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People with low incomes will bear much of the economic brunt of the coronavirus public health emergency and related economic slowdown. Experts at the University of Michigan are available to discuss how the coronavirus pandemic and responses at the federal, state, and local levels are likely impacting low-income families in the U.S. They can comment on issues related to unemployment, food security, housing stability, access to health care, transportation, internet access, access to child care, and consumer finance.
Luke Shaefer is faculty director of Poverty Solutions at U-M and a professor of public policy and social work. He can discuss unemployment benefits, paid emergency leave, access to public benefits, and access to health care.
Kristin Seefeldt is associate faculty director of Poverty Solutions at U-M and an associate professor of social work and public policy. She can discuss food security.
“With stores facing shortages of many staple items, people with lower incomes may find it even more challenging to meet their food needs,” Seefeldt said. “They may lack the time and resources needed to make trips to multiple stores to stock up, particularly if they lack transportation, rely on public transportation, or live in an area with few grocery stores.”
Dr. Susan Dorr Goold is a professor of internal medicine and health management and policy. She can discuss allocating scarce resources during a public health emergency, professionalism and ethics, and physicians and public health.
“An ethical framework that proposes to allocate scarce resources during a pandemic fairly must include attention to justice and to professional ethics,” Dorr Goold said. “Ethically-sound responses to disaster must not exacerbate, and should help ameliorate, disparities in access to care even if they cannot repair prior inequities. Use of a ‘first come, first served’ policy, for instance, favors those who are better informed and more mobile and would exacerbate existing disparities. Planners must designate appropriate resources for the most vulnerable who will suffer the greatest impact in any disaster.”
Dr. Michele Heisler is a professor of internal medicine and medical director of Physicians for Human Rights. She can discuss impact of the pandemic on undocumented and documented immigrant communities as well as detained immigrants, including asylum seekers.
Trina Shanks is an associate professor of social work and faculty associate at the Survey Research Center. She can discuss food distribution and impact on nonprofits.
Cindy Leung is an assistant professor and nutrition epidemiologist whose research focuses on diet and health disparities in vulnerable populations. She can discuss food insecurity.
Brian McCall is a professor of education, economics, and public policy. He can discuss unemployment insurance and paid emergency leave.
Roshanak Mehdipanah is an assistant professor of health behavior and health education. She can discuss connections between housing instability and health, health equity gaps, and urban health and the intersections with other determinants of health.
Margaret Dewar is a professor emerita of urban planning. She can discuss tax foreclosures and evictions.
“In this emergency, people need to be able to stay in their homes,” Dewar said. “Tax foreclosure and eviction threaten households with losing a place to stay and increase their risk of contracting the coronavirus and spreading it to others.”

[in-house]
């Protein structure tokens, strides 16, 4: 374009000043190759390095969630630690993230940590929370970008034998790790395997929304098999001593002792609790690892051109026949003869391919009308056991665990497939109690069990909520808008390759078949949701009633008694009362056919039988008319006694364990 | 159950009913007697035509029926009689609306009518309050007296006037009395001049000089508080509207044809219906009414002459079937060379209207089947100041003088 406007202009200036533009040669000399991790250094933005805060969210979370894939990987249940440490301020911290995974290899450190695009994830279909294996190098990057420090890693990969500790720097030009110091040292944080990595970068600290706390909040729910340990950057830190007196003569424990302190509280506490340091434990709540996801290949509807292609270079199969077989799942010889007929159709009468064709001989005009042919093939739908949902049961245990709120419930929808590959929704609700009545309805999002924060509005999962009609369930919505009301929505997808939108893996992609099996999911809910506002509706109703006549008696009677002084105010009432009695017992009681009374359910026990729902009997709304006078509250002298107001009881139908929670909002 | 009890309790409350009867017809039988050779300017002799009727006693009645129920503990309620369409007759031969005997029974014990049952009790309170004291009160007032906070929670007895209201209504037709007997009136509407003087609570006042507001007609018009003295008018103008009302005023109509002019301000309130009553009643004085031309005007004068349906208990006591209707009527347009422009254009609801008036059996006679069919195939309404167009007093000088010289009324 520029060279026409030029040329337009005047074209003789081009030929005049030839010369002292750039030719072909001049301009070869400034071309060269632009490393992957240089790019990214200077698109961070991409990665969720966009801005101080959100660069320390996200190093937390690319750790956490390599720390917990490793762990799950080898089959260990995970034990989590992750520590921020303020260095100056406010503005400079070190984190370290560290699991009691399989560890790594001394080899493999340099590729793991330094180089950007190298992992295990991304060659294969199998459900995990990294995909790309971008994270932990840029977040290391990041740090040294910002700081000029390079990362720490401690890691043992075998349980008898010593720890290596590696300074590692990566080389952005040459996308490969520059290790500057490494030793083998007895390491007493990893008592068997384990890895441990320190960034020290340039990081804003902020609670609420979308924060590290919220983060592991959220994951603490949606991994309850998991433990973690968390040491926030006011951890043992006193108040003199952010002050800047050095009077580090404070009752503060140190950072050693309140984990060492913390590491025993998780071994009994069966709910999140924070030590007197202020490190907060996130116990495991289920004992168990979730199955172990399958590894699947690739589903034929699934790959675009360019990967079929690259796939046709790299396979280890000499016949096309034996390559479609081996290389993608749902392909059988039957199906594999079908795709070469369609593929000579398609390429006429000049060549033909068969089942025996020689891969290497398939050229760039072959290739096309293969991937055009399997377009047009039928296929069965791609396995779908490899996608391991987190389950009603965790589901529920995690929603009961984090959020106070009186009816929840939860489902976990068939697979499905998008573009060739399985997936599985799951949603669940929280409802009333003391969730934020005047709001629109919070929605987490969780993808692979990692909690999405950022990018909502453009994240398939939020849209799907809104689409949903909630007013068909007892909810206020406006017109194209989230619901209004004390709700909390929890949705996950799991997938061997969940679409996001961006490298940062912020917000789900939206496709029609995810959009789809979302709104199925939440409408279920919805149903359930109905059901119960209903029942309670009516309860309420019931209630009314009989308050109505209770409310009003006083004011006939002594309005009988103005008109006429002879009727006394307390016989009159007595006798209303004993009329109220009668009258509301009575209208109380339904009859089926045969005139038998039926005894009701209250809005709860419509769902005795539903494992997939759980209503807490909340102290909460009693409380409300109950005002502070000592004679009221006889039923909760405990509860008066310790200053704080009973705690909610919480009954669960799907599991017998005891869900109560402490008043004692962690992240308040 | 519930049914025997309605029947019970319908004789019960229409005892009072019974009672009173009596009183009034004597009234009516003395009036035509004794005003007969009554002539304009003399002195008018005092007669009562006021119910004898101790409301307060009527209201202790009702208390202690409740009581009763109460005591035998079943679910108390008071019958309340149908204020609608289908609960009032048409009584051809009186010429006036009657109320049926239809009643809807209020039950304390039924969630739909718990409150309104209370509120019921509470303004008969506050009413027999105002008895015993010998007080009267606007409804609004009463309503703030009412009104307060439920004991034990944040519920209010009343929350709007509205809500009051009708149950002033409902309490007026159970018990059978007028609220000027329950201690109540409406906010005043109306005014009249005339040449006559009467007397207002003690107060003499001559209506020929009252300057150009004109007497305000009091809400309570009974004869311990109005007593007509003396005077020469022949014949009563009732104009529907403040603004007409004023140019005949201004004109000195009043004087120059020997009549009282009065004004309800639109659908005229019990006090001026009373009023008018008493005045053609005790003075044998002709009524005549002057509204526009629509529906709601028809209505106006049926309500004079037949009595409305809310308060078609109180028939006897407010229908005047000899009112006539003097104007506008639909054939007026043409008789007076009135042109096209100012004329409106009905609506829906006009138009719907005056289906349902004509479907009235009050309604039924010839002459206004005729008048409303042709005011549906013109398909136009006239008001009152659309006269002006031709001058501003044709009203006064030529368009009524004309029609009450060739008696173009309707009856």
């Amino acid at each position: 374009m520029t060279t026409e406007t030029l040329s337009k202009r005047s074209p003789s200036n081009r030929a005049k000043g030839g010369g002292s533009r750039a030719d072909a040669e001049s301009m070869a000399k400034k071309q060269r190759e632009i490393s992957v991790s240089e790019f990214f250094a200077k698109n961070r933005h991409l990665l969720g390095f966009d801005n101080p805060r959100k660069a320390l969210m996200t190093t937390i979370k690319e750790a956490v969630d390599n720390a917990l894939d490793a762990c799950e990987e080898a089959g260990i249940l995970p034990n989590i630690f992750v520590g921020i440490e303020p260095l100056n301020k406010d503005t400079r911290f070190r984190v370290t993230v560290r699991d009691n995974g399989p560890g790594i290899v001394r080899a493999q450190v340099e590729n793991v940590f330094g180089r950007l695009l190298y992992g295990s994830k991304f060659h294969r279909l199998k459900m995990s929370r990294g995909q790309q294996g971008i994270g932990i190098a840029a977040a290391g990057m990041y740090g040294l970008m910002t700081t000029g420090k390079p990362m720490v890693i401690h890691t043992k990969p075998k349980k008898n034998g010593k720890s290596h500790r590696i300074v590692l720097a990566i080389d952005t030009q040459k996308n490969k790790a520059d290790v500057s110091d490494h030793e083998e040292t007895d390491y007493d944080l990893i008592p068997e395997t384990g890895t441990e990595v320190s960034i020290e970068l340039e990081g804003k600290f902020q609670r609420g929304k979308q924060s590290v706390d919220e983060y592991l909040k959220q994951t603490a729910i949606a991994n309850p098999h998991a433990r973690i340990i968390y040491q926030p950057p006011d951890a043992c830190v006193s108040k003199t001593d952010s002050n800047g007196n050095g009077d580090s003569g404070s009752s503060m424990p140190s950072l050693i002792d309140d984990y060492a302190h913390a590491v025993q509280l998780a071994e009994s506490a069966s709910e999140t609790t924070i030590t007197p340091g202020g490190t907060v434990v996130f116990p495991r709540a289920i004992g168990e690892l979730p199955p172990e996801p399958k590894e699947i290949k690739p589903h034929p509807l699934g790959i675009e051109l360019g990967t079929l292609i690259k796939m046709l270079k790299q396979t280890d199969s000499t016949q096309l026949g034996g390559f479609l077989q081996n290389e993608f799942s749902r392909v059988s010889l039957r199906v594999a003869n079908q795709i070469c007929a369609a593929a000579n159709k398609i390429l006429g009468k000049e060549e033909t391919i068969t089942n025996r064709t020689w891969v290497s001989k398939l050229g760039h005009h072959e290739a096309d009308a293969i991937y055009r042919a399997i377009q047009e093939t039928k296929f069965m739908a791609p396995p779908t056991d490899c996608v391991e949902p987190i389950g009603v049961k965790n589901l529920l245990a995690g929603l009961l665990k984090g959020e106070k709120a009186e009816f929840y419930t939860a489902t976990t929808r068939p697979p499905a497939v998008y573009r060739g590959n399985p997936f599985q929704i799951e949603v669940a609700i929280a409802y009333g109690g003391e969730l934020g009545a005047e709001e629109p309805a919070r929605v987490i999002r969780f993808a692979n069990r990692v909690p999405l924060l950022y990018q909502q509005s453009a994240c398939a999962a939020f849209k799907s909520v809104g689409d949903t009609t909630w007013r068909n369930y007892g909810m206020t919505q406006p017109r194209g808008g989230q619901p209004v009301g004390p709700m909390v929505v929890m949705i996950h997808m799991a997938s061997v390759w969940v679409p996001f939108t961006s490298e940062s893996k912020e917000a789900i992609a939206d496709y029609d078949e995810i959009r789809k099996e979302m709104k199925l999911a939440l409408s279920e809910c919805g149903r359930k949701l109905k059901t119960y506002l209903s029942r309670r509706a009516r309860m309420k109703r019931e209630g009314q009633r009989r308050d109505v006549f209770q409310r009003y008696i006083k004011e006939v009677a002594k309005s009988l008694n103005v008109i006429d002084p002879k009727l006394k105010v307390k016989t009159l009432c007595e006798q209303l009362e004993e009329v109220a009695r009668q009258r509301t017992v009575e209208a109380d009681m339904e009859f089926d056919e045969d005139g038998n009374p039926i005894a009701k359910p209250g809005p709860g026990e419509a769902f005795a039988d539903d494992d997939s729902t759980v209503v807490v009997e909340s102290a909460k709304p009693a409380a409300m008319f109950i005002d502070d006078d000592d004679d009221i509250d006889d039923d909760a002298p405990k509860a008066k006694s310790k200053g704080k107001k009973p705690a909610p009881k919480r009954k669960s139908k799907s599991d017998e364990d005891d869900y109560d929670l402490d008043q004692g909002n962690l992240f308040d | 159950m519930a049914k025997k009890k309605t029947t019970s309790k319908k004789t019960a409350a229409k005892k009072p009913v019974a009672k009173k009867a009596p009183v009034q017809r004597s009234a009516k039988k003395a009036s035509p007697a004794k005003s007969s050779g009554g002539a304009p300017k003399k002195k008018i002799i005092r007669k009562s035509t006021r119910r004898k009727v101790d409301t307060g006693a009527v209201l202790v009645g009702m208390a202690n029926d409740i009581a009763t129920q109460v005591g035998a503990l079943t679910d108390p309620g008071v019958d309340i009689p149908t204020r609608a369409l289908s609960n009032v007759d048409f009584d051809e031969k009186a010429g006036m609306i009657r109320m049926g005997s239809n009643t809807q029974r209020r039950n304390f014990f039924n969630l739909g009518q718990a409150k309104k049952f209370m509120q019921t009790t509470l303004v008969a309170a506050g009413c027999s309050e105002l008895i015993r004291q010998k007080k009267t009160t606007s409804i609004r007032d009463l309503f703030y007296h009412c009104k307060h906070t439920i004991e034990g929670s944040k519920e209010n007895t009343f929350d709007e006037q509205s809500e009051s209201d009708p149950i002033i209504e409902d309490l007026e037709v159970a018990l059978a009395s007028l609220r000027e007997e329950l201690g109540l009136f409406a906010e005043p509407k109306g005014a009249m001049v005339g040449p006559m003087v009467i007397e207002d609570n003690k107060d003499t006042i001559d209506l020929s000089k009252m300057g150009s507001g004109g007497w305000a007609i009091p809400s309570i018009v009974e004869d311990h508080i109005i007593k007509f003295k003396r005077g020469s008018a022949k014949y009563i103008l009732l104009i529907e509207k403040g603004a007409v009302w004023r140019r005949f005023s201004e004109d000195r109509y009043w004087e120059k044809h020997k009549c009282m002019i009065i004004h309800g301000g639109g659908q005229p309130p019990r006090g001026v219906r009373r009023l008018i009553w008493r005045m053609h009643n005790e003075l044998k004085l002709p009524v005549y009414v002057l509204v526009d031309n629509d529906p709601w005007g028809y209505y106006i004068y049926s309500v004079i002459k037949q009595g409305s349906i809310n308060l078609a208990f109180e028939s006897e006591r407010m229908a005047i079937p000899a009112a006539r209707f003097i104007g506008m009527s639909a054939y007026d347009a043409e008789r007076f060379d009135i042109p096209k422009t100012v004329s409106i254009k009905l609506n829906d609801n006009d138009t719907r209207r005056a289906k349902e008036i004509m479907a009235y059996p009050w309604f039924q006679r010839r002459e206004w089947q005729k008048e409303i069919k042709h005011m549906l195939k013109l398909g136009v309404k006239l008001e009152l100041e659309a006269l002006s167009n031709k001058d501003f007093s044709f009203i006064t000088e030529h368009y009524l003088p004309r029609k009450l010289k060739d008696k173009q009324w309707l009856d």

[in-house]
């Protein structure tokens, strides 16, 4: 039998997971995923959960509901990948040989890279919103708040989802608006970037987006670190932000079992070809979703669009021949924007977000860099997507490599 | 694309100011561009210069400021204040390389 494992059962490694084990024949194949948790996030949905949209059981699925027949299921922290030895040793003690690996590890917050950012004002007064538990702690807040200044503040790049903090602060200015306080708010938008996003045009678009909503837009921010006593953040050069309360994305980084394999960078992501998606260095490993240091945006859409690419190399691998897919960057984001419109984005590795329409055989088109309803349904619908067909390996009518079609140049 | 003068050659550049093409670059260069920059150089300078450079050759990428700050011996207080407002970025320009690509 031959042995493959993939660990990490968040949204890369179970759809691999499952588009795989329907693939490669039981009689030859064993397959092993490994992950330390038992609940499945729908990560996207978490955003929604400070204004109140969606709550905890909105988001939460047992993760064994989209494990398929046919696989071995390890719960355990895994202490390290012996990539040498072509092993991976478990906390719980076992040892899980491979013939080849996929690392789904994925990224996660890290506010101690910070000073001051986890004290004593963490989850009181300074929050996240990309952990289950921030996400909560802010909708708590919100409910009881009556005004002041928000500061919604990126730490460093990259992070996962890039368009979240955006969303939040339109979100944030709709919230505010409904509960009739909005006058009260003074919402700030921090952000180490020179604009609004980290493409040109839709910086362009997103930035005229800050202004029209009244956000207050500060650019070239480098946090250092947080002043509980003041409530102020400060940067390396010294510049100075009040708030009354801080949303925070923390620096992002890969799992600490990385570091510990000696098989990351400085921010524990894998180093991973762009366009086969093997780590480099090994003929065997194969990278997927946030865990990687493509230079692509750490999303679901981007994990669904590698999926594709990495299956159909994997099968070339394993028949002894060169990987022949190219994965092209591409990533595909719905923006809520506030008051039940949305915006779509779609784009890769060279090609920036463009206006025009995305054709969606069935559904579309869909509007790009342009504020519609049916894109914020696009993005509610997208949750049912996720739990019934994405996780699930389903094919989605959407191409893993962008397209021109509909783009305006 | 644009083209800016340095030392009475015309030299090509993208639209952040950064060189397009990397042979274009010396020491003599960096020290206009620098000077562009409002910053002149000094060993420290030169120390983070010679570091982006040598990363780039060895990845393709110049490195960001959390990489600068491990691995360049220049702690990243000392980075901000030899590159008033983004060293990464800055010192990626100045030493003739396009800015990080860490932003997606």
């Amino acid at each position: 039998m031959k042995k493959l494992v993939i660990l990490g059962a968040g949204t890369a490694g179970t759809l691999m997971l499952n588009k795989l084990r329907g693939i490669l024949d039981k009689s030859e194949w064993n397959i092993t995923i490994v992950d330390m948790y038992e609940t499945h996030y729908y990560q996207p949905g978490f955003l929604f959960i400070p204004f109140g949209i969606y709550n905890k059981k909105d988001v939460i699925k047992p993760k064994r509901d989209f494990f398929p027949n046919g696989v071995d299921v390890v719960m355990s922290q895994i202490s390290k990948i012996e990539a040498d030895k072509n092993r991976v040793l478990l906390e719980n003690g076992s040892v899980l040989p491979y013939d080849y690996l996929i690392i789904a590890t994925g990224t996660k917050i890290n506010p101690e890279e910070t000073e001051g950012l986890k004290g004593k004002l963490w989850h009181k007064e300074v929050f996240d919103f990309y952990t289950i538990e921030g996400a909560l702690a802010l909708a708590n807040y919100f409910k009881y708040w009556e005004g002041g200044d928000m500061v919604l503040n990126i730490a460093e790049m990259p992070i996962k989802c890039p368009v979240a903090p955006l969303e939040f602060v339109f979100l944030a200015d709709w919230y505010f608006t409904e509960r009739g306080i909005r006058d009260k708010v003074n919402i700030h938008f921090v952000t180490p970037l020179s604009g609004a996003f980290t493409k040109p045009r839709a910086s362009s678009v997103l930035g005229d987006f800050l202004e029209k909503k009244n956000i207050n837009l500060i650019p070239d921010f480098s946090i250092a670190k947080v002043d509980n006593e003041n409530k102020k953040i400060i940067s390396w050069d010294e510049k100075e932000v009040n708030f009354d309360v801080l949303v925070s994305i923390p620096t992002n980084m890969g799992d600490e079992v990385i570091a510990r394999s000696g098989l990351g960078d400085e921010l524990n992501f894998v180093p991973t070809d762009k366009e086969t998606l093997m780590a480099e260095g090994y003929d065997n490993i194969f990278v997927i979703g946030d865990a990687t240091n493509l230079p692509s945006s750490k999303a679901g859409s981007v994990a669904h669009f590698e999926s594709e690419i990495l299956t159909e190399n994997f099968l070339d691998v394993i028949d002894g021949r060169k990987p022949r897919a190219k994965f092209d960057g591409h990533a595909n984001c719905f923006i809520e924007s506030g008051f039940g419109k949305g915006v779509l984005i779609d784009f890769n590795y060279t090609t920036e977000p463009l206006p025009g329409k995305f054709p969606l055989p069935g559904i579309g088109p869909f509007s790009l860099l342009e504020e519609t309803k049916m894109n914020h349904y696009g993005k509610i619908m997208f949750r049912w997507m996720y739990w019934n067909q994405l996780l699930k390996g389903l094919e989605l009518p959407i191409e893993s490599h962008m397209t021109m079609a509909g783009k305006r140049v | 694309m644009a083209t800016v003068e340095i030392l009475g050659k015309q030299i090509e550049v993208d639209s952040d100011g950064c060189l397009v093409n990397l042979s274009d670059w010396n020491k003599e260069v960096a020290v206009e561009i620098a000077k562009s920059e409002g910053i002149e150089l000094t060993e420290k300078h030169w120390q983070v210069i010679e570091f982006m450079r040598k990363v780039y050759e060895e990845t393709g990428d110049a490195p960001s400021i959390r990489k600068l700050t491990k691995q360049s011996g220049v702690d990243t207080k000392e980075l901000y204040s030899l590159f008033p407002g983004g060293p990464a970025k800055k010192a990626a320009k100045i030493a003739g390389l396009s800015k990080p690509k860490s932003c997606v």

Joshua Akers is an assistant professor of geography and urban and regional studies at UM-Dearborn. He can discuss moratoriums on utility shutoffs, evictions, and foreclosures.
“For many Americans, living paycheck to paycheck is a reality. The current outbreak coupled with a slowing economy has put their jobs and housing in jeopardy,” Akers said. “Housing is integral to health, and social distancing is nearly impossible without a home and basic utilities. It is essential for governments at all levels to ensure that people can remain in their homes with basic services for as long as necessary. This includes moratoriums on evictions and foreclosures, the restoration of utilities such as water and electricity, and freezing mortgage payments for those facing financial difficulty.”
Terri Friedline is an associate professor of social work. She can discuss oversight of bad financial actors during the pandemic; moratoriums on negative credit reporting, debt collections, vehicle repossessions, and all bank fines and fees for the duration of the pandemic; and considerations for financial technology and fair lending during the coronavirus outbreak.
“Many families were already experiencing financial precarity before COVID-19, and Black, Brown, and lower-income white families could be completely financially devastated as racialized inequalities disproportionately force them to the frontlines of the pandemic,” Friedline said. “Policymakers and regulators must take immediate steps to mitigate this devastation, such as issuing moratoriums on negative credit reporting, debt collections, vehicle repossessions, and bank fines and fees.”
Patrick Cooney is Poverty Solutions’ assistant director of the Detroit Partnership on Economic Mobility. He can discuss housing stability, energy/utility assistance, and low-wage work in Detroit.
Jennifer Erb-Downward is a senior research associate at Poverty Solutions. She can discuss the impact on people who are homeless and how school closures affect children who do not have a stable place to live.
Tawanna Dillahunt is an assistant professor of information and electrical engineering and computer science. She can discuss technology and employment, and aspects of the gig or sharing economy.
Christina Weiland is an assistant professor of education. She can discuss the effects of childcare center and preschool closures and homeschooling on 0-8 year olds.